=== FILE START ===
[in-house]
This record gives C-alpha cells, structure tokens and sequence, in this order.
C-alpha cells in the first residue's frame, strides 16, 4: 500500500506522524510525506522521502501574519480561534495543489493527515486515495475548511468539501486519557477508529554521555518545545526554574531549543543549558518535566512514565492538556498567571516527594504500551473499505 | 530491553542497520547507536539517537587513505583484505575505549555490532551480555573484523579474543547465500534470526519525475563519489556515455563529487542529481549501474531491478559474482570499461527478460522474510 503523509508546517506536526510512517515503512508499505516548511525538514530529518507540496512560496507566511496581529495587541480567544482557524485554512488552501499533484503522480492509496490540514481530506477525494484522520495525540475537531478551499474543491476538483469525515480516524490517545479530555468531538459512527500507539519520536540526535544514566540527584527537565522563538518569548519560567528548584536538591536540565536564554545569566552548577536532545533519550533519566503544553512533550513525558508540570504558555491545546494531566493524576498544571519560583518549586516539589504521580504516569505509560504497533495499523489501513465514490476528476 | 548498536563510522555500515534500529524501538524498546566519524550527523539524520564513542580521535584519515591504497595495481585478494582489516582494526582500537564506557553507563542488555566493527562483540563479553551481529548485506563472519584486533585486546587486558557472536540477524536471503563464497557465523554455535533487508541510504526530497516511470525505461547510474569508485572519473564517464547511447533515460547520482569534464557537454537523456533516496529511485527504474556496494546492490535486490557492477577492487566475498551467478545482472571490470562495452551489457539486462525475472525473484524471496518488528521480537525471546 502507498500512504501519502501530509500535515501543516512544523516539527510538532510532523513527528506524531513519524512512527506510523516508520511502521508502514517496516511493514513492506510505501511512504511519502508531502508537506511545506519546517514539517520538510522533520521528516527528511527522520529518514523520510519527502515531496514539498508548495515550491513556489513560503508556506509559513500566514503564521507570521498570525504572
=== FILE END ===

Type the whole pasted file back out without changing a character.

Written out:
[in-house]
This record gives C-alpha cells, structure tokens and sequence, in this order.
C-alpha cells in the first residue's frame, strides 16, 4: 500500500506522524510525506522521502501574519480561534495543489493527515486515495475548511468539501486519557477508529554521555518545545526554574531549543543549558518535566512514565492538556498567571516527594504500551473499505 | 530491553542497520547507536539517537587513505583484505575505549555490532551480555573484523579474543547465500534470526519525475563519489556515455563529487542529481549501474531491478559474482570499461527478460522474510 503523509508546517506536526510512517515503512508499505516548511525538514530529518507540496512560496507566511496581529495587541480567544482557524485554512488552501499533484503522480492509496490540514481530506477525494484522520495525540475537531478551499474543491476538483469525515480516524490517545479530555468531538459512527500507539519520536540526535544514566540527584527537565522563538518569548519560567528548584536538591536540565536564554545569566552548577536532545533519550533519566503544553512533550513525558508540570504558555491545546494531566493524576498544571519560583518549586516539589504521580504516569505509560504497533495499523489501513465514490476528476 | 548498536563510522555500515534500529524501538524498546566519524550527523539524520564513542580521535584519515591504497595495481585478494582489516582494526582500537564506557553507563542488555566493527562483540563479553551481529548485506563472519584486533585486546587486558557472536540477524536471503563464497557465523554455535533487508541510504526530497516511470525505461547510474569508485572519473564517464547511447533515460547520482569534464557537454537523456533516496529511485527504474556496494546492490535486490557492477577492487566475498551467478545482472571490470562495452551489457539486462525475472525473484524471496518488528521480537525471546 502507498500512504501519502501530509500535515501543516512544523516539527510538532510532523513527528506524531513519524512512527506510523516508520511502521508502514517496516511493514513492506510505501511512504511519502508531502508537506511545506519546517514539517520538510522533520521528516527528511527522520529518514523520510519527502515531496514539498508548495515550491513556489513560503508556506509559513500566514503564521507570521498570525504572